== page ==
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49 suspected cases of new virus variant said found in samples at one Israeli lab

Preliminary test results at Assaf Harofeh Medical Center, including from individuals who haven’t traveled, raise fears of community spread of more transmissible coronavirus strain

Health care workers take test samples in Modi'in, on December 24, 2020 (Yossi Aloni/Flash90)
Health care workers take test samples in Modi'in, on December 24, 2020 (Yossi Aloni/Flash90)

Researchers in Israel have located dozens of suspected cases of a new coronavirus variant that first surfaced in the UK, according to a Friday report.

In the Assaf Harofeh Medical Center outside Tel Aviv, testers found 49 suspected cases of the new virus strain, Channel 13 reported. The new virus strain is believed to be more transmissible, but not more deadly.

Nineteen suspected cases were found in another lab in southern Israel. Some of the patients with the suspected variant had not left the country recently, heightening fears the new virus strain was spreading inside Israel, the report said.

Laboratories at Assaf Harofeh suspected the 49 test samples contained the virus variant after receiving results from a specific kind of testing kit. The Health Ministry had asked all laboratory managers in Israel to look for changes in results from these testing kits as officials searched for the variant, Channel 13 said.

The director of the hospital’s laboratory department notified the Health Ministry about the results.

Health care workers take coronavirus test samples of Israelis in Modi’in, December 24, 2020 (Yossi Aloni/Flash90)

Israel currently has six known cases of new virus strain, Health Ministry Director-General Chezy Levy said on Friday.

Levy said that hundreds of test samples were currently undergoing genetic mapping for the mutated strain, and indicated that it is likely more cases with the new variant will be confirmed. He said the variant is much more transmissible and drives up infection rates, but does not make the COVID-19 disease more deadly.

Channel 13 said Thursday the Health Ministry would convert its main laboratory into a center for genetic mapping of the mutated coronavirus strains. The network said the ministry was purchasing a special machine from abroad for NIS 10 million ($3.1 million) for the new laboratory.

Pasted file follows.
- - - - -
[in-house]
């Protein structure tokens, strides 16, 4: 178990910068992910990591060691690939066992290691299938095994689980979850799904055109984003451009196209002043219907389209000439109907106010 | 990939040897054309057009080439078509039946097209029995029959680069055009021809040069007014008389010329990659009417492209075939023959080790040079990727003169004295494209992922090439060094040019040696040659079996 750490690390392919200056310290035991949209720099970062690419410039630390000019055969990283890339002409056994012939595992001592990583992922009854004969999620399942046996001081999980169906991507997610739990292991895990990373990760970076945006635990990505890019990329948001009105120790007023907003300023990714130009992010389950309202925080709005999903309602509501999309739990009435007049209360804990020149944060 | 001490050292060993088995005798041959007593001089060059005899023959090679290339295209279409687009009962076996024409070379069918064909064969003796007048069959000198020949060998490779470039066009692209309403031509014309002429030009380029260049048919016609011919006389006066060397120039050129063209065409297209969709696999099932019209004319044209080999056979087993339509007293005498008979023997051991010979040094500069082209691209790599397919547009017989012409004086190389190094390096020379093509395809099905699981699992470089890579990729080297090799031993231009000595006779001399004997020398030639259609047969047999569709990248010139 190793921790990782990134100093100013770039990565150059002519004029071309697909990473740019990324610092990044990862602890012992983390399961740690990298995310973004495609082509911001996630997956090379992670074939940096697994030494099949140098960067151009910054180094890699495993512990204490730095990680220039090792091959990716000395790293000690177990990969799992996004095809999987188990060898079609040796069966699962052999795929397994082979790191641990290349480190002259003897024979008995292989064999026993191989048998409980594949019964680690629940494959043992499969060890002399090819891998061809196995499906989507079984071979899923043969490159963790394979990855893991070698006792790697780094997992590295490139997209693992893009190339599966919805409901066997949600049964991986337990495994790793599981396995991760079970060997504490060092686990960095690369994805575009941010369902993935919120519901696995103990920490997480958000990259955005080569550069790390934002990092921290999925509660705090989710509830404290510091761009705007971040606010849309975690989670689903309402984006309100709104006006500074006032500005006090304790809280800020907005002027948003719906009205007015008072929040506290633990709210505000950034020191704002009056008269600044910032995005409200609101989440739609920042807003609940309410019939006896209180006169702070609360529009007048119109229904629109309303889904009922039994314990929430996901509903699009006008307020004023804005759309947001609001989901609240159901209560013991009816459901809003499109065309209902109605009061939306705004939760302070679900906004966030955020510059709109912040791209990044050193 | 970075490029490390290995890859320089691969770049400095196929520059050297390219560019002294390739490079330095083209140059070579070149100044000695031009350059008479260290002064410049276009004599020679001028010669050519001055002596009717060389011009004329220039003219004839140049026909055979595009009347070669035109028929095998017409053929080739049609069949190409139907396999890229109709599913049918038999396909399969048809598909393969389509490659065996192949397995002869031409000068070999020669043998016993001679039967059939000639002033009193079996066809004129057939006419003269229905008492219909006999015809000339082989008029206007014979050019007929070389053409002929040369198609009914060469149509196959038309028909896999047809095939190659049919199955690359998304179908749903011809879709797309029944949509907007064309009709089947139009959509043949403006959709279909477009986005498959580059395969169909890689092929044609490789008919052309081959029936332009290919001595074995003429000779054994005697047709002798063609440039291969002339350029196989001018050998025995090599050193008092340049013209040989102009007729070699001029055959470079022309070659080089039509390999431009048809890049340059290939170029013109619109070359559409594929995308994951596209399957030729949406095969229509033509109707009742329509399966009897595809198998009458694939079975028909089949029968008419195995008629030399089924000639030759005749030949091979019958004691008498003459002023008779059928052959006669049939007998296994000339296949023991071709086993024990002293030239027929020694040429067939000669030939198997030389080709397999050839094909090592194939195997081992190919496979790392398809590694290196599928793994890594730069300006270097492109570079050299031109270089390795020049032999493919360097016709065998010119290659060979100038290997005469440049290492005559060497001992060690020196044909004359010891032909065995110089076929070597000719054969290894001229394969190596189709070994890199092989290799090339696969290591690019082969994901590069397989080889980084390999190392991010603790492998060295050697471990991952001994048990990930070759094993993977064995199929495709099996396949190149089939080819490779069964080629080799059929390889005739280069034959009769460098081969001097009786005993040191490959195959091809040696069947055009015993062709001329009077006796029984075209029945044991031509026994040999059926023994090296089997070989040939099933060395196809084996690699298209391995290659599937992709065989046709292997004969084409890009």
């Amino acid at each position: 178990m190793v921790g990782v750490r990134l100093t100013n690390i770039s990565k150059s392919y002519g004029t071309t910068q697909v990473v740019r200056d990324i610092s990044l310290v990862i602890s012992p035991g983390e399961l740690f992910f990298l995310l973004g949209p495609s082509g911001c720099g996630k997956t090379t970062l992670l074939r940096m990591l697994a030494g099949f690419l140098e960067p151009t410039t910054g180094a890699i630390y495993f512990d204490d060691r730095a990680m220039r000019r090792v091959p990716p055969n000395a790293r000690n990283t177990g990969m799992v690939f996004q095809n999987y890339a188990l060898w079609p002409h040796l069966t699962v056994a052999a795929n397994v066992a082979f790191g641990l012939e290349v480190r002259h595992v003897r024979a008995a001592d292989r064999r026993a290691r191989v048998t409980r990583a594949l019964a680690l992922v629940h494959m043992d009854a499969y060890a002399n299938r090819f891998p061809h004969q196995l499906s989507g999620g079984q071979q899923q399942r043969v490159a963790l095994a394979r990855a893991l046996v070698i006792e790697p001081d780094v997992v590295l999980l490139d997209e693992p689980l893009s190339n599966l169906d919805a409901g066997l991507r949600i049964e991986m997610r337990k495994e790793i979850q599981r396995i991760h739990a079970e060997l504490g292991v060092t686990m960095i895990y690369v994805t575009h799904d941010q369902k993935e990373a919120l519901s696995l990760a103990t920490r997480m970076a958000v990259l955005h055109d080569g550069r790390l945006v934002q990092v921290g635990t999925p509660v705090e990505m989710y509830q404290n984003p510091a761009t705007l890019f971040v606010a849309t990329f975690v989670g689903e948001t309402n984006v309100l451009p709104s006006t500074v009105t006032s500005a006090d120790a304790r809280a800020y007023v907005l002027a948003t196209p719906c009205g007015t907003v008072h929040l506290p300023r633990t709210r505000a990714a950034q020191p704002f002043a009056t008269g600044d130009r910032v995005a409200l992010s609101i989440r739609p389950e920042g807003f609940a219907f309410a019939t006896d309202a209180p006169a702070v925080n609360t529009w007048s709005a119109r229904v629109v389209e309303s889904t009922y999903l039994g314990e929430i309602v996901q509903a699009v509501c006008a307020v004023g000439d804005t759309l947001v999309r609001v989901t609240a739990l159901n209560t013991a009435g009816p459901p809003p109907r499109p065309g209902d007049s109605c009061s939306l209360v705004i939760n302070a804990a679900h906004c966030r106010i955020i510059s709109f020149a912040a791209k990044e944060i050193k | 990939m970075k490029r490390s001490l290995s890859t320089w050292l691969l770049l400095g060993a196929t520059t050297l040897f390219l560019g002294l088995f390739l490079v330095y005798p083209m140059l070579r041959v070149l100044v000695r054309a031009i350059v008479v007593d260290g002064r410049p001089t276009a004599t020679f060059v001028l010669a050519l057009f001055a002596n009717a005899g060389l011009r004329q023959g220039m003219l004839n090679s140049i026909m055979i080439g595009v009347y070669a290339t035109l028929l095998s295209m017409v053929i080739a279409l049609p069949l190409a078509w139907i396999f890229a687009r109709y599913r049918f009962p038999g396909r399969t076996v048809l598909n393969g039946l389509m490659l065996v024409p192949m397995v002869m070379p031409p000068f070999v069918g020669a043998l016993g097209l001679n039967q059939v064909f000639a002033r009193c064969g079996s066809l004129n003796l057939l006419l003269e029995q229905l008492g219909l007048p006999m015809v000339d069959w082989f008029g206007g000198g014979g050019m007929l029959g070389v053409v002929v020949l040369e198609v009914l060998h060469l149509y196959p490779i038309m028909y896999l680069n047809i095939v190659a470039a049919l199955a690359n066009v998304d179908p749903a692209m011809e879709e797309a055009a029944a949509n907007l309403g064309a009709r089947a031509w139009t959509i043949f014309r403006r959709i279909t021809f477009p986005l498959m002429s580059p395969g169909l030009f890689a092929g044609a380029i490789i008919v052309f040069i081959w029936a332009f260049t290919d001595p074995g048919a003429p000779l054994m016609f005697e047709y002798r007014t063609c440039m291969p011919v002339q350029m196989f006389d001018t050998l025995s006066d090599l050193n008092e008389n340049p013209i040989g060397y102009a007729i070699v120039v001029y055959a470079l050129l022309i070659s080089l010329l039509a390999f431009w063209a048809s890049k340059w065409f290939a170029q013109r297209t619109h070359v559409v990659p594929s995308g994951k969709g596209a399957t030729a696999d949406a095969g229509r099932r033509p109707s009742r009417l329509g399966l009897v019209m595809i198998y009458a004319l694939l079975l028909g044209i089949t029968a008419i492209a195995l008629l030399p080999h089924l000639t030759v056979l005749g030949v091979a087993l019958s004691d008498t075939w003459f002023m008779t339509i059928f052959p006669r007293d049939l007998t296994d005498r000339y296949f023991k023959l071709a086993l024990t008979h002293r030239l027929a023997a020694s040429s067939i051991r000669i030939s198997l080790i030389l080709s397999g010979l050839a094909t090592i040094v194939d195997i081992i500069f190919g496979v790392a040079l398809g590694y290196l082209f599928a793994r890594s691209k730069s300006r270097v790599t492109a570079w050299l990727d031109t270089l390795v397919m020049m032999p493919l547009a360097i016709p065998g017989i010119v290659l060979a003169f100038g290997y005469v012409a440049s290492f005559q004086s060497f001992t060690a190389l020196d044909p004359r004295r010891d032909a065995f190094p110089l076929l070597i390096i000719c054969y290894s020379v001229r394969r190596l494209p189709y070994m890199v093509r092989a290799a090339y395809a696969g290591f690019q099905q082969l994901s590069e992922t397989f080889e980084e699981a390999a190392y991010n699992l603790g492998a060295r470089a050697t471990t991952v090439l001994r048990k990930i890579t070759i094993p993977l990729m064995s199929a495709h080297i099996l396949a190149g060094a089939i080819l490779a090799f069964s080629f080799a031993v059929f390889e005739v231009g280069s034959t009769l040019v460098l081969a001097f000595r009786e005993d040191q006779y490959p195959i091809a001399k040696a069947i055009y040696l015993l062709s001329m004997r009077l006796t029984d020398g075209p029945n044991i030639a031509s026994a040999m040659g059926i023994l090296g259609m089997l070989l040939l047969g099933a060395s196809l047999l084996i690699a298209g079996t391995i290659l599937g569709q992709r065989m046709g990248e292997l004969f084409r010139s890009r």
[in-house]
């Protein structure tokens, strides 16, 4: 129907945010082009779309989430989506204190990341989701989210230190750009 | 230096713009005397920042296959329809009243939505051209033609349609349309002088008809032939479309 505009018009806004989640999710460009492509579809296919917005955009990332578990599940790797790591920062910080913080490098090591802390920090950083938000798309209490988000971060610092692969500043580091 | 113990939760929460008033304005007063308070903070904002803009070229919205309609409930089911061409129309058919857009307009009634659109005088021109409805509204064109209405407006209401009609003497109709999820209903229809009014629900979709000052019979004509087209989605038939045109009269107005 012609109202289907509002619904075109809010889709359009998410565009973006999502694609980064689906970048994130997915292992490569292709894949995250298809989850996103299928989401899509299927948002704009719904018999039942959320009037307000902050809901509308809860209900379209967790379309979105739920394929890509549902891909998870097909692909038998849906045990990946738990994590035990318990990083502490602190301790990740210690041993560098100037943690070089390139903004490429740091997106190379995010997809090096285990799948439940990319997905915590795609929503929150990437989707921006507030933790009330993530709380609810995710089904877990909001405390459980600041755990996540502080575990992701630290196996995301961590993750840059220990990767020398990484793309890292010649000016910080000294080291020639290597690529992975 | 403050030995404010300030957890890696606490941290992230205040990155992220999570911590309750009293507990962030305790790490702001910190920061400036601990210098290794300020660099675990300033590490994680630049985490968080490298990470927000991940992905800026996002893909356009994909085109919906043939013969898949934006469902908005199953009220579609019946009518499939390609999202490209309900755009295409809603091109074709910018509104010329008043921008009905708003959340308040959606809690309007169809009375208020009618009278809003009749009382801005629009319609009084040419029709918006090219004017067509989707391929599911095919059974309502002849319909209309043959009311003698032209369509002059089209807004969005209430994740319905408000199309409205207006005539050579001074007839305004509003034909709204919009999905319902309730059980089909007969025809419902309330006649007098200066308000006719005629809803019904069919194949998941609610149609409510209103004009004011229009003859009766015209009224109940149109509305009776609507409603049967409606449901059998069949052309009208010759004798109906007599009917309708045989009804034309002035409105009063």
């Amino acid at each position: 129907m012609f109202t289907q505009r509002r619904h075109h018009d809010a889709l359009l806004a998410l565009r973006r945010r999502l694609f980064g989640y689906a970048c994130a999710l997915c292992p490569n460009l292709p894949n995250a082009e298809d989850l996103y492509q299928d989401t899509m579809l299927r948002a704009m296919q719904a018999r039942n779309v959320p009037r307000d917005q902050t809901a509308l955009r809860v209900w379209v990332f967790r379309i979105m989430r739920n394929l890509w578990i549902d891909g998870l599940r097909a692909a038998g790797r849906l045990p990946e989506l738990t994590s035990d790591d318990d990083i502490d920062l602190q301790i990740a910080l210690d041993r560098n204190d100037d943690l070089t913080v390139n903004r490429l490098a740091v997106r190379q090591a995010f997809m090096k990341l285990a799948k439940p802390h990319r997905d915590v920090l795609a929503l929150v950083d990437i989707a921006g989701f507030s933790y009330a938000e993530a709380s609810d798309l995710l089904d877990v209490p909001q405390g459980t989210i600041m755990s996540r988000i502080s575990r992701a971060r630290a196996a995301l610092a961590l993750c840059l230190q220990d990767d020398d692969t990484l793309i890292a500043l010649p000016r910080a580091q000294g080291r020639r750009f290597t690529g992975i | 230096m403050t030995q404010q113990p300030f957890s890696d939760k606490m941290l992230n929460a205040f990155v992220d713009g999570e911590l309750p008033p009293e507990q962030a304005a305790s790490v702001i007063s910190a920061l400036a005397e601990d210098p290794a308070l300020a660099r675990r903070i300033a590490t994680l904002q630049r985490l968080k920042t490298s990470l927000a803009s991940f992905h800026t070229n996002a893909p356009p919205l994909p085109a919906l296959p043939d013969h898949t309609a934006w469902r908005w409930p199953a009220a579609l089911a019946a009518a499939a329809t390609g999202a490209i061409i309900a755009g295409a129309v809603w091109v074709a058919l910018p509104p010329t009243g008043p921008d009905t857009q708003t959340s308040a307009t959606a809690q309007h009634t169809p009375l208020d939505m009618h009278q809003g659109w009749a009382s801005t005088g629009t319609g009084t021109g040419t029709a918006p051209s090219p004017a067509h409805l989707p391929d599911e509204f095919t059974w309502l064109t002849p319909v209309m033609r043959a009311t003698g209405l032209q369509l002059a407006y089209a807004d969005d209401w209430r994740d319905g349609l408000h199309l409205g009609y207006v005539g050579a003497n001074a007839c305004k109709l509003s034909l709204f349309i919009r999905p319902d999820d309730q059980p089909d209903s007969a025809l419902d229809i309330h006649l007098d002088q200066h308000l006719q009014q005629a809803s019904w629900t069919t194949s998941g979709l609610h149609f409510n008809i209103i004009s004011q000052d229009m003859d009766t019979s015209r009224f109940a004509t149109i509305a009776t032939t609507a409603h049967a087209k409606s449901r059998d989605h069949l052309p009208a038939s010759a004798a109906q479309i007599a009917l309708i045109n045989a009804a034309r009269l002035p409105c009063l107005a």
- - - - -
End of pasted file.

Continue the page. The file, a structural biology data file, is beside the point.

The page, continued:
The developments came as infections continued to surge in Israel and the country prepared for its third national lockdown that will take effect on Sunday evening.

The Health Ministry reported 4,046 new cases on Thursday — the highest daily number since the last lockdown, which took effect in September.

The upcoming lockdown aimed at curbing the resurgence of COVID-19 is set to last at least two weeks long and may extend to four.

An Israeli receives a COVID-19 vaccine in Jerusalem, December 23, 2020. (Olivier Fitoussi/Flash90)

During the closure, rules will bar Israelis from entering another person’s home; restrict movement to 1 kilometer from home, with exceptions, such as for vaccinations; shut down commerce, leisure and entertainment; limit public transportation to 50% capacity; and limit workplaces that do not deal with customers face-to-face to 50% capacity.

Kindergartens and school grades 1-4 and 11-12 will study as usual during the lockdown, while grades 5-10 will study remotely.

Israel’s two previous lockdowns, in April and September, succeeded in bringing down infection numbers, but morbidity ballooned again as the closures were rolled back.

The Health Ministry said Friday that over 74,000 people had been vaccinated against the virus on Thursday, taking the total number of people to receive the first dose of the vaccine to 210,000.

Shots were administered to medical staff from Sunday and Israelis in at-risk populations from Monday. Hospitals were set to join the effort next week, ramping up the campaign, with the prime minister and health officials saying Israel aspired to become the first country in the world to achieve herd immunity through vaccination against COVID-19.

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